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  • I, Daniel Blake – first look

    Ken Loach is back on song with a protest cry for common humanity in the face of modern Britain’s welfare web, says Geoff Andrew.

    Geoff Andrew
    Friday 13 May 2016

    Reviews and recommendations

  • Sieranevada – first look

    Cristi Puiu hones the art of Romanian realism with a deadpan family-wake drama that’s his most approachable film since The Death of Mr Lazarescu.

    Geoff Andrew
    Thursday 12 May 2016

    Reviews and recommendations

  • The invisible woman: film’s gender bias laid bare

    Three recent reports conclusively prove that female filmmakers are underrepresented across all sectors of the international industry, and urge institutional change to redress the balance. By Nikki Baughan.

    Nikki Baughan
    Wednesday 11 May 2016

    Comment

  • From the Magazine

    Club class: Cannes’s 2016 intake

    Cannes wants to be a meritocracy. But who gets to play, asks Nick Bradshaw?

    Nick Bradshaw
    Tuesday 10 May 2016

    Festivals

  • Video: A speck in the cosmos – the inner frontiers of Raoul Walsh’s Pursued

    Often described as the first psychoanalytic western, Raoul Walsh’s 1947 Pursued plays out the traumas of Robert Mitchum’s homecoming Civil War vet as an existential maelstrom of violence, isolation and psychopathy. In this video essay Tag Gallagher offers a psychological reading of one of Hollywood’s weirdest westerns.

    Tag Gallagher
    Monday 9 May 2016

    Video

  • From the Magazine

    The psychological western

    Born in the extrovert idealism of the frontier drama, the western was slow to adapt to the social malaise and anti-communist paranoia of the post-war period. Graham Fuller explains how it took its dark turn to incorporate contemporary socio-politics and psychology, with 12 case studies.

    Graham Fuller
    Monday 9 May 2016

    Deep Focus

  • From the Magazine

    Westward the women! Distaff furies of the psychological west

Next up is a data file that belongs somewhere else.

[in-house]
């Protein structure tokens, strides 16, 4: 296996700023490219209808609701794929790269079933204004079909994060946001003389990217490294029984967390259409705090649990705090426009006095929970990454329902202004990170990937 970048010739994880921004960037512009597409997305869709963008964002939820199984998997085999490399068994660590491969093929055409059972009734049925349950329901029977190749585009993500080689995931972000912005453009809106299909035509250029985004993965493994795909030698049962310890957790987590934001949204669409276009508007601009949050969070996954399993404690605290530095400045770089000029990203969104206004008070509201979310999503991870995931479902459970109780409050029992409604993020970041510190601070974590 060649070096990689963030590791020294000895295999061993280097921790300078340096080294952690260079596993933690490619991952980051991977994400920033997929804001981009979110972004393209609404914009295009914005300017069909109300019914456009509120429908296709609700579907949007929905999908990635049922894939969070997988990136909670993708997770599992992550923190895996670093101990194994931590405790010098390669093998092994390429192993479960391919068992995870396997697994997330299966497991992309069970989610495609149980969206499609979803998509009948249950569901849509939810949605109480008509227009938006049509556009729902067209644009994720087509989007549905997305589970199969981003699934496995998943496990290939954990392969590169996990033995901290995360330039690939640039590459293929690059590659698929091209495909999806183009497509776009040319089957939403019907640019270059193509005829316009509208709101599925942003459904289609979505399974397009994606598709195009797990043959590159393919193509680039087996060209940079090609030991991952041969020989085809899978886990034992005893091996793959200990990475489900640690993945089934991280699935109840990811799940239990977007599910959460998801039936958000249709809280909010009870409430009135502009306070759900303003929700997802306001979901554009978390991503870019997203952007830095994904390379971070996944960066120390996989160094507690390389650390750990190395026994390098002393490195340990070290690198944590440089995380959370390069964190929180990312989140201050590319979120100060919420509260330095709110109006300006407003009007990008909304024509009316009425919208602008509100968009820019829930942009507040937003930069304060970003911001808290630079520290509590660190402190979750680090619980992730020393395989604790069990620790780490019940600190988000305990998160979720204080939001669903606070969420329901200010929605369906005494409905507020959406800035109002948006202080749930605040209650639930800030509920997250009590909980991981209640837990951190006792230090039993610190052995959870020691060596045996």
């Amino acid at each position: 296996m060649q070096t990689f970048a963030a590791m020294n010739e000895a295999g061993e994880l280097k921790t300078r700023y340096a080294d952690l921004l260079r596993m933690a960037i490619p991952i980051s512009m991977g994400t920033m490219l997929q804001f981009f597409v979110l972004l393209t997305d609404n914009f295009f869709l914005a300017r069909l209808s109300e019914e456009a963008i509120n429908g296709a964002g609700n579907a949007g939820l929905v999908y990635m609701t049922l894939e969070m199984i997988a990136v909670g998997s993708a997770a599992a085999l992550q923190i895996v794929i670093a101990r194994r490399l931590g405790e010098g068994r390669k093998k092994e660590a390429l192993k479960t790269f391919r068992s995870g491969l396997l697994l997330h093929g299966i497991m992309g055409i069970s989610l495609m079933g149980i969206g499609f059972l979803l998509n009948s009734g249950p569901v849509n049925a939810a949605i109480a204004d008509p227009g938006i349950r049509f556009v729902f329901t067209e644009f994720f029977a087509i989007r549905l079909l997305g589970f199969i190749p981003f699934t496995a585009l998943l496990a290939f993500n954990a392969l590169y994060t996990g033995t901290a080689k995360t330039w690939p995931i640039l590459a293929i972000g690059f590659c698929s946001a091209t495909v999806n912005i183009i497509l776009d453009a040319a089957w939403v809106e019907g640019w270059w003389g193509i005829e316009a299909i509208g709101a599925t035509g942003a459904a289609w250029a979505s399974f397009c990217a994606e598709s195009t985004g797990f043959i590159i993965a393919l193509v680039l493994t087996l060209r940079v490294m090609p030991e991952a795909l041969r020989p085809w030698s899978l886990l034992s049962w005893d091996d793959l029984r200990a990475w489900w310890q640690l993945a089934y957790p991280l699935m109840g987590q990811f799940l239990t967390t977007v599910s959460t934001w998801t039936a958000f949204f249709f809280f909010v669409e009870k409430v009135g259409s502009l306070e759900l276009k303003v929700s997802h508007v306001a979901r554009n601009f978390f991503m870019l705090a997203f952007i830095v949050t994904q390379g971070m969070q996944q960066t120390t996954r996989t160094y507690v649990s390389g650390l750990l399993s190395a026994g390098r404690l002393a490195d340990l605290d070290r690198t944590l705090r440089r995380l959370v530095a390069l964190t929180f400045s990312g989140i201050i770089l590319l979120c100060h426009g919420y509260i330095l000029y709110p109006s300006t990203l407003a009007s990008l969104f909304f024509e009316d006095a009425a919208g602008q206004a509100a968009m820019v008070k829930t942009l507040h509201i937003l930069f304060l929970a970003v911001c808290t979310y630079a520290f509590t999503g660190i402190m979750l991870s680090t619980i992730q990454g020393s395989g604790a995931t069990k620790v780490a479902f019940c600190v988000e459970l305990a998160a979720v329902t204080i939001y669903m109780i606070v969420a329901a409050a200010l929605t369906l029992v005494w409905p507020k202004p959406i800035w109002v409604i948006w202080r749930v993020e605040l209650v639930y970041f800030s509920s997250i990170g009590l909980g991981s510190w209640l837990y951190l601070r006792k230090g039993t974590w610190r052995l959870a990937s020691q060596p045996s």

There’s never been anything quite like Nicholas Ray’s Johnny Guitar, but many other post-war westerns of the era also found great post-frontier roles for women, writes Imogen Sara Smith.

    Imogen Sara Smith
    Monday 9 May 2016

    Features

  • From the Magazine

    Film of the week: Evolution

    Mysteries of the deep: Lucile Hadzihalilovic essays bodily sea changes and natural horror in her coolly estranging fantasia of a coastal mothers-and-sons conclave, says Richard Combs.

    Richard Combs
    Saturday 7 May 2016

    Reviews and recommendations

  • From Beat Girl to Mad Men: the life of Gillian Hills

    From her screen debut in the 1959 Soho sexposé Beat Girl to French pop stardom, skimpy turns in Blowup and A Clockwork Orange to cult stardom as a book-cover illustrator, Gillian Hills has never been bored, she tells Trevor Johnston…

    Trevor Johnston
    Thursday 5 May 2016

    Interviews

  • The Pedestrian: post-war Germany without the chewing gum

    Maximilian Schell’s 1973 investigation of West Germany’s relationship with its Nazi past wishes away the American cultural trappings that inform the better-known works of his New German Cinema peers. It’s the sort of failure from which cults are made, says Brad Stevens.

    Brad Stevens
    Tuesday 3 May 2016

    Bradlands

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